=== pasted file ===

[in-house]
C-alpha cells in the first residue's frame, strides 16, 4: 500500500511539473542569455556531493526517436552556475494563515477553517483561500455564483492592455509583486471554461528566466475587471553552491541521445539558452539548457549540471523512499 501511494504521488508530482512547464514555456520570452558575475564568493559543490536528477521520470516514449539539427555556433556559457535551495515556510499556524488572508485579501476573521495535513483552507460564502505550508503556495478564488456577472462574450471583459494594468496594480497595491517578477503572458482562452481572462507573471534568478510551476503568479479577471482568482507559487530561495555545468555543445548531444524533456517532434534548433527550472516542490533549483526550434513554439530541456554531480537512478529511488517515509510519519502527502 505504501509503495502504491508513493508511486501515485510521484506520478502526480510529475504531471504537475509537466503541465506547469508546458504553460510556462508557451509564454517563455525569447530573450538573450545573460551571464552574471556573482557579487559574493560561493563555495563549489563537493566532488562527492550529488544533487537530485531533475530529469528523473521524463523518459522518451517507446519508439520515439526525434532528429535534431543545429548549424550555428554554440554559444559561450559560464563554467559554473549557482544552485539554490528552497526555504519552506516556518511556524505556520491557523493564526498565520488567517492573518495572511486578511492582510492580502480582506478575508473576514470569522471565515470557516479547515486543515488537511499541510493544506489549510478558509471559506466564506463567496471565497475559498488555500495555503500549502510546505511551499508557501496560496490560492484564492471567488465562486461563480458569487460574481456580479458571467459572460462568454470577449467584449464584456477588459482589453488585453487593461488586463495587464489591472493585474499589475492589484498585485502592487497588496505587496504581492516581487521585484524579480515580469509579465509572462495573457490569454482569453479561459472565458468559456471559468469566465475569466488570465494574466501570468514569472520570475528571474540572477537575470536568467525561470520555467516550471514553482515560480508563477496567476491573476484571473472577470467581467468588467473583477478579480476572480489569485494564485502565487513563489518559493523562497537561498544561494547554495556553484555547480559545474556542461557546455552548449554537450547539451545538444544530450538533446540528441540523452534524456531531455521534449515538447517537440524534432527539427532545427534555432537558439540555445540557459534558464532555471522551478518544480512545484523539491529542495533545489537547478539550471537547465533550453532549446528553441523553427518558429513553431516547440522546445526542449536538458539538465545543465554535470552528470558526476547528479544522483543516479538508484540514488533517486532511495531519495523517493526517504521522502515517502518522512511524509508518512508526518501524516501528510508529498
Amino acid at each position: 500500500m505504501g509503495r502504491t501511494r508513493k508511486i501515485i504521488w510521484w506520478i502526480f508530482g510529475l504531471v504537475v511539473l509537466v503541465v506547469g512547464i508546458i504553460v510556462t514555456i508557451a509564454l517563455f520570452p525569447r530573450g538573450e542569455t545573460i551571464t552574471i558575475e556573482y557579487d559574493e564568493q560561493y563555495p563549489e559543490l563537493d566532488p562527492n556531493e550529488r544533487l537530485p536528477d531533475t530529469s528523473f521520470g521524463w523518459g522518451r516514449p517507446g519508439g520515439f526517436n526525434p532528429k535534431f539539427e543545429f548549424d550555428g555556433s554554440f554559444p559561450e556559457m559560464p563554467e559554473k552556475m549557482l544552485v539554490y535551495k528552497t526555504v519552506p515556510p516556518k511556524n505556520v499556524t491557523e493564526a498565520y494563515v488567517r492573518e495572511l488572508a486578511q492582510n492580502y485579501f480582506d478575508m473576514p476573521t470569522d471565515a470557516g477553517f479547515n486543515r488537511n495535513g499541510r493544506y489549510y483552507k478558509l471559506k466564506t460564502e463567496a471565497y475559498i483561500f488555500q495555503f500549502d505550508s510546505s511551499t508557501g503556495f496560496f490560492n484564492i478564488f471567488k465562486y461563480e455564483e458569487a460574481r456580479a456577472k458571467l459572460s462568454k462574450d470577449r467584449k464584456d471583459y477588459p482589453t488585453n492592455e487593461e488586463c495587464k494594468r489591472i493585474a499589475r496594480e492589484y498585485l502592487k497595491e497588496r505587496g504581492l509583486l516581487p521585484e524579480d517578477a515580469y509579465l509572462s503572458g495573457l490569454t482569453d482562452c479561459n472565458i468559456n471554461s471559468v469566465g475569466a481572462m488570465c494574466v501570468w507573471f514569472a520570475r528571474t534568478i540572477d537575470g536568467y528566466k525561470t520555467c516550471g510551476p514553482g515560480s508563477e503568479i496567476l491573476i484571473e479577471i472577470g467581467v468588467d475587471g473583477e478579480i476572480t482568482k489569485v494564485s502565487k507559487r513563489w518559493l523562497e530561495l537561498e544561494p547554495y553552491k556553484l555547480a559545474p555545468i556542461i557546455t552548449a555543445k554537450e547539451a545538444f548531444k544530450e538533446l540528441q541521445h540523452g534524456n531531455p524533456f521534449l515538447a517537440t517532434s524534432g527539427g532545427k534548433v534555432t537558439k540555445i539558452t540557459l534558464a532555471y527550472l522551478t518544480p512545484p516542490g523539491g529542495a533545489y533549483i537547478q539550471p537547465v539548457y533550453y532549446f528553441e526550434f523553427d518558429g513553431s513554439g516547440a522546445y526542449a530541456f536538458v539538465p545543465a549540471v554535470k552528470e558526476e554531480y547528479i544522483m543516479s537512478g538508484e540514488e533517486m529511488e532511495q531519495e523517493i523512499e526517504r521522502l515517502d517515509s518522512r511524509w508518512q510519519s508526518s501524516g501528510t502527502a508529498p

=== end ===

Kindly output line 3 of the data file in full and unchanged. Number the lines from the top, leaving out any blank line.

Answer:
Amino acid at each position: 500500500m505504501g509503495r502504491t501511494r508513493k508511486i501515485i504521488w510521484w506520478i502526480f508530482g510529475l504531471v504537475v511539473l509537466v503541465v506547469g512547464i508546458i504553460v510556462t514555456i508557451a509564454l517563455f520570452p525569447r530573450g538573450e542569455t545573460i551571464t552574471i558575475e556573482y557579487d559574493e564568493q560561493y563555495p563549489e559543490l563537493d566532488p562527492n556531493e550529488r544533487l537530485p536528477d531533475t530529469s528523473f521520470g521524463w523518459g522518451r516514449p517507446g519508439g520515439f526517436n526525434p532528429k535534431f539539427e543545429f548549424d550555428g555556433s554554440f554559444p559561450e556559457m559560464p563554467e559554473k552556475m549557482l544552485v539554490y535551495k528552497t526555504v519552506p515556510p516556518k511556524n505556520v499556524t491557523e493564526a498565520y494563515v488567517r492573518e495572511l488572508a486578511q492582510n492580502y485579501f480582506d478575508m473576514p476573521t470569522d471565515a470557516g477553517f479547515n486543515r488537511n495535513g499541510r493544506y489549510y483552507k478558509l471559506k466564506t460564502e463567496a471565497y475559498i483561500f488555500q495555503f500549502d505550508s510546505s511551499t508557501g503556495f496560496f490560492n484564492i478564488f471567488k465562486y461563480e455564483e458569487a460574481r456580479a456577472k458571467l459572460s462568454k462574450d470577449r467584449k464584456d471583459y477588459p482589453t488585453n492592455e487593461e488586463c495587464k494594468r489591472i493585474a499589475r496594480e492589484y498585485l502592487k497595491e497588496r505587496g504581492l509583486l516581487p521585484e524579480d517578477a515580469y509579465l509572462s503572458g495573457l490569454t482569453d482562452c479561459n472565458i468559456n471554461s471559468v469566465g475569466a481572462m488570465c494574466v501570468w507573471f514569472a520570475r528571474t534568478i540572477d537575470g536568467y528566466k525561470t520555467c516550471g510551476p514553482g515560480s508563477e503568479i496567476l491573476i484571473e479577471i472577470g467581467v468588467d475587471g473583477e478579480i476572480t482568482k489569485v494564485s502565487k507559487r513563489w518559493l523562497e530561495l537561498e544561494p547554495y553552491k556553484l555547480a559545474p555545468i556542461i557546455t552548449a555543445k554537450e547539451a545538444f548531444k544530450e538533446l540528441q541521445h540523452g534524456n531531455p524533456f521534449l515538447a517537440t517532434s524534432g527539427g532545427k534548433v534555432t537558439k540555445i539558452t540557459l534558464a532555471y527550472l522551478t518544480p512545484p516542490g523539491g529542495a533545489y533549483i537547478q539550471p537547465v539548457y533550453y532549446f528553441e526550434f523553427d518558429g513553431s513554439g516547440a522546445y526542449a530541456f536538458v539538465p545543465a549540471v554535470k552528470e558526476e554531480y547528479i544522483m543516479s537512478g538508484e540514488e533517486m529511488e532511495q531519495e523517493i523512499e526517504r521522502l515517502d517515509s518522512r511524509w508518512q510519519s508526518s501524516g501528510t502527502a508529498p